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News Article

Is This the True Story ‘American Horror Story: Coven’ Is Based On?

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Ryan Murphy is one cagey bastard. The creator of American Horror Story is gearing up for season three (with the subtitle Coven) and like usual, he is tight-lipped on what we can expect from the season, which is set to bow in October. We do know that the show will be set - and shot - in New Orleans, and that Kathy Bates will play a character based on a real-life person, who was a “bad, bad woman.” Murphy promises that “Kathy has never played a role this bad,” and that she will be “five times worse than her character in Misery.”

delphine lalaurieA number of fans and New Orleans historians have speculated that Bates may play New Orleans socialite Delphine LaLaurie, a French-Creole woman who, in the 1830s, was discovered to have tortured and killed her house slaves in a manner which makes Ed Gein look like a puppy dog. Season three of AHS is said to be set in the modern era, but with the subtitle Coven, it stands to reason that witches will be featured prominently, and witches can do all sorts of crazy shit, including making people immortal.

Delphine LaLaurie (or Madame LaLaurie) was an extremely wealthy socialite who was on her third husband by the time she bought the infamous property at 1140 Royal St. She was known for extravagant dinner parties and glittering galas, and was considered one of the most intelligent, stylish, and influential French-Creole women of the time. Like many high society types during that period, Madame LaLaurie had a number of slaves in her employ. By most accounts, she was a benevolent slave master; in front of guests, she treated them with respect.  An initial police inquiry yielded nothing, but after a neighbor saw a young girl jump from the roof to her death in order to avoid a whipping at the hands of Madame LaLaurie, police removed her slaves. Madame LaLaurie circumvented this by having relatives buy them back for her.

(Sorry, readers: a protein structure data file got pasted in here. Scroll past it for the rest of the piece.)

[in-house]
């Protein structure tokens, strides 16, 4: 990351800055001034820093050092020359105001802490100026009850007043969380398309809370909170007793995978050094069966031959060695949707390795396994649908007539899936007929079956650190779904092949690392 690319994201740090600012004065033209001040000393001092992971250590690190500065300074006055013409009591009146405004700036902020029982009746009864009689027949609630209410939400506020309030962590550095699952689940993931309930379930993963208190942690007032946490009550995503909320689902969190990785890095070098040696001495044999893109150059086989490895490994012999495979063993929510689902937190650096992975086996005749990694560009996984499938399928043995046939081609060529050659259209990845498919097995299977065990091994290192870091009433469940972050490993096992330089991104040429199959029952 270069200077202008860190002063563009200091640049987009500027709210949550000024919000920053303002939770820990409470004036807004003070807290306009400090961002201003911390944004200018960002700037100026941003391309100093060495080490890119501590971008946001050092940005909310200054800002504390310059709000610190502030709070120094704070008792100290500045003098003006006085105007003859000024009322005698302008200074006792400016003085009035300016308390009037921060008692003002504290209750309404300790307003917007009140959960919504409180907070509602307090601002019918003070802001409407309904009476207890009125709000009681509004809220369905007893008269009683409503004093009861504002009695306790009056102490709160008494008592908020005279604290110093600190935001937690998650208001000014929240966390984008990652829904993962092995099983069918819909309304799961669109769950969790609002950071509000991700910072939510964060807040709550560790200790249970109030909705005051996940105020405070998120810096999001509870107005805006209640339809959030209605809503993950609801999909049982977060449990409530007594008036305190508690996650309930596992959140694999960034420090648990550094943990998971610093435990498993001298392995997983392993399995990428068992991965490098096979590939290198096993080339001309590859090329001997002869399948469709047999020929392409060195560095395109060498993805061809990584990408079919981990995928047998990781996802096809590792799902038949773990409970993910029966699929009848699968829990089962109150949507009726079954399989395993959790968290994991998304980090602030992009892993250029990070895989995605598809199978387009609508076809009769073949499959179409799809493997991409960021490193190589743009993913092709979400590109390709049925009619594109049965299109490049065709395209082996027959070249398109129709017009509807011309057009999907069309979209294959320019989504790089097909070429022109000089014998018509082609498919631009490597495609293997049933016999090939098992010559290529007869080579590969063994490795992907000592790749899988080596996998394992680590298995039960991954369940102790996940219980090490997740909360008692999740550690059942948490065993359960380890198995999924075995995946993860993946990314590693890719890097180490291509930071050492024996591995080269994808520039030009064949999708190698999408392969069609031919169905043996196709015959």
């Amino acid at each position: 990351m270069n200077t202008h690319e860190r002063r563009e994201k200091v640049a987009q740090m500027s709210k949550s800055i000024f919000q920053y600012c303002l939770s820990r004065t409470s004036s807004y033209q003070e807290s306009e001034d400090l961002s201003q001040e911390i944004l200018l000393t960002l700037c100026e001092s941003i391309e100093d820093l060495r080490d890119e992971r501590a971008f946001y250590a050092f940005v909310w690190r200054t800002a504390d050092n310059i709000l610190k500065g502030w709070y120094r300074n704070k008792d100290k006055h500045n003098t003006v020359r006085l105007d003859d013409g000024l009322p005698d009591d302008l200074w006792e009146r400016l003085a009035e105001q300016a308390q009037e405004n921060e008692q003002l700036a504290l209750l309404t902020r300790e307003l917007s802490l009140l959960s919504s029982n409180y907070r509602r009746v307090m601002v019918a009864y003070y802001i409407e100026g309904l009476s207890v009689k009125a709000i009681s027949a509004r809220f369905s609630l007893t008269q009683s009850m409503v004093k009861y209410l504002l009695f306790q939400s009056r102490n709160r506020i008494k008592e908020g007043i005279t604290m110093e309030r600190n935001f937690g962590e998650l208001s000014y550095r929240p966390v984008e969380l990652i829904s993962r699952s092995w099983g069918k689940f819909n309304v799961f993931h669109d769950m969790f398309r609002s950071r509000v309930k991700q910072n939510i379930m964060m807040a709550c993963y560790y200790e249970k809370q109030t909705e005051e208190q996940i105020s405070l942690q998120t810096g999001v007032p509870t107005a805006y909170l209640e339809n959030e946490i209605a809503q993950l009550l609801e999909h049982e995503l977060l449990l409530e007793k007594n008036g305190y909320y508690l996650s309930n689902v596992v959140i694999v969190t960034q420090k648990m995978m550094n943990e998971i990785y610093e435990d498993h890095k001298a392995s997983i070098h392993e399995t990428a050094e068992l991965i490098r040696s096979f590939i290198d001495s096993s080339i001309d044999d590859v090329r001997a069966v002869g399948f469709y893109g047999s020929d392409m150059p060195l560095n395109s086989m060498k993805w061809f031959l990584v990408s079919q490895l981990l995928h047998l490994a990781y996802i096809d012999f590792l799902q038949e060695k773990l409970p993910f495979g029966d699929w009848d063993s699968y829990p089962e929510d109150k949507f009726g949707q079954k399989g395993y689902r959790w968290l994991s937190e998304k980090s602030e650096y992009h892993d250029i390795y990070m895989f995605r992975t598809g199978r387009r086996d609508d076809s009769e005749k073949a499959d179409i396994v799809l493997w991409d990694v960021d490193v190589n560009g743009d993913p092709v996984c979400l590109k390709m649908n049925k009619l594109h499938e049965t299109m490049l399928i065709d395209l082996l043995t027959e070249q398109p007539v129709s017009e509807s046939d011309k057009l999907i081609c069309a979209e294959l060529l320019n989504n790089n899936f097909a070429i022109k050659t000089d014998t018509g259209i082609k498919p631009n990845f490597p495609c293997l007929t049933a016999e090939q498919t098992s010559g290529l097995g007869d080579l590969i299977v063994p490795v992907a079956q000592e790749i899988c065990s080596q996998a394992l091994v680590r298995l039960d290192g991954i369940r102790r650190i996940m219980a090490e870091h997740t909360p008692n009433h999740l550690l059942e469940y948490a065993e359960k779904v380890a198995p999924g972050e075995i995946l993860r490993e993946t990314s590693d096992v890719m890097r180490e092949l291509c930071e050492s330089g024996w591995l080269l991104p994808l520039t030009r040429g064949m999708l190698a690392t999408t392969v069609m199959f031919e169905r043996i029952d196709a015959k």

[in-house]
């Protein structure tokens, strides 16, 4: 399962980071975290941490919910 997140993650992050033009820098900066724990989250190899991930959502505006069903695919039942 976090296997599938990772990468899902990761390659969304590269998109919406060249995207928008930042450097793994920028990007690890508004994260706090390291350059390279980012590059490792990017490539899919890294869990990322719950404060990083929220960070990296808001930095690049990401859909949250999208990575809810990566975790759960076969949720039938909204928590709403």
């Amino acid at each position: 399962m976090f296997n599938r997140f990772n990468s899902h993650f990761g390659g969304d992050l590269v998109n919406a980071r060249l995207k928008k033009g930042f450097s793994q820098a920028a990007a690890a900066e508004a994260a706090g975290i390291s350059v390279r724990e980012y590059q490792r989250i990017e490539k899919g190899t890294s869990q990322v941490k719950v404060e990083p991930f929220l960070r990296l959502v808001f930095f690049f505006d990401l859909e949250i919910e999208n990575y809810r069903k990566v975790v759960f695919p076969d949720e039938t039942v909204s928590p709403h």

In 1834, a fire erupted in the LaLaurie house that started in the kitchen. The cook, who was chained to the stove, admitted that it was an attempt at suicide to save herself from a punishment in the attic. “Anyone who had been taken there, never came back,” she told them. That was when the full horrors of the LaLaurie house were uncovered. 

The Madame refused the keys to the slave quarters, so the townspeople broke down the walls and discovered no less than seven slaves chained within, all horribly mutilated. Some hanged by their necks; others wore iron collars; most had one or more of their extremities torn or broken. Their skin was flayed from whippings, and some were bound in stress positions. One man had wounds that were infected with worms. The local newspaper, the New Orleans Bee, remarked that the slaves “had been merely kept in existence to prolong their sufferings and to make them taste all that the most refined cruelty could inflict.” The community was horrified. They destroyed what remained of the LaLaurie house and attempted to string up Madame LaLaurie. She escaped amidst the violence and basically fell off the map. Some say she lived in backwoods of the bayou; more likely, she escaped to France. In 1924, a sexton discovered a cracked nameplate in a cemetery that states Madame LaLaurie died in Paris on December 7th, 1842.

As the years went on, and haunted tours of New Orleans grew in popularity, the tales of Madame LaLaurie grew exponentially, from the body count to the cruelty. Later reports suggested that women had their intestines ripped out and tied around their waists like belts; eyeballs were gouged out; fingernails ripped out; limbs broken and reset at odd angles; severed heads and internal organs scattered about; mouths filled with excrement and sewn shut; even a man who had a hole drilled in his head, with a rough stick jammed in to “stir the brains.” These claims, which began in 1946 had no basis in fact or eyewitness reports, were likely a response to the horrors of the Holocaust.

Whether or not Madame LaLaurie will be the inspiration for American Horror Story: Coven remains to be seen, but if anyone can take such a gruesome tale and turn it into a television series, it is Ryan Murphy.

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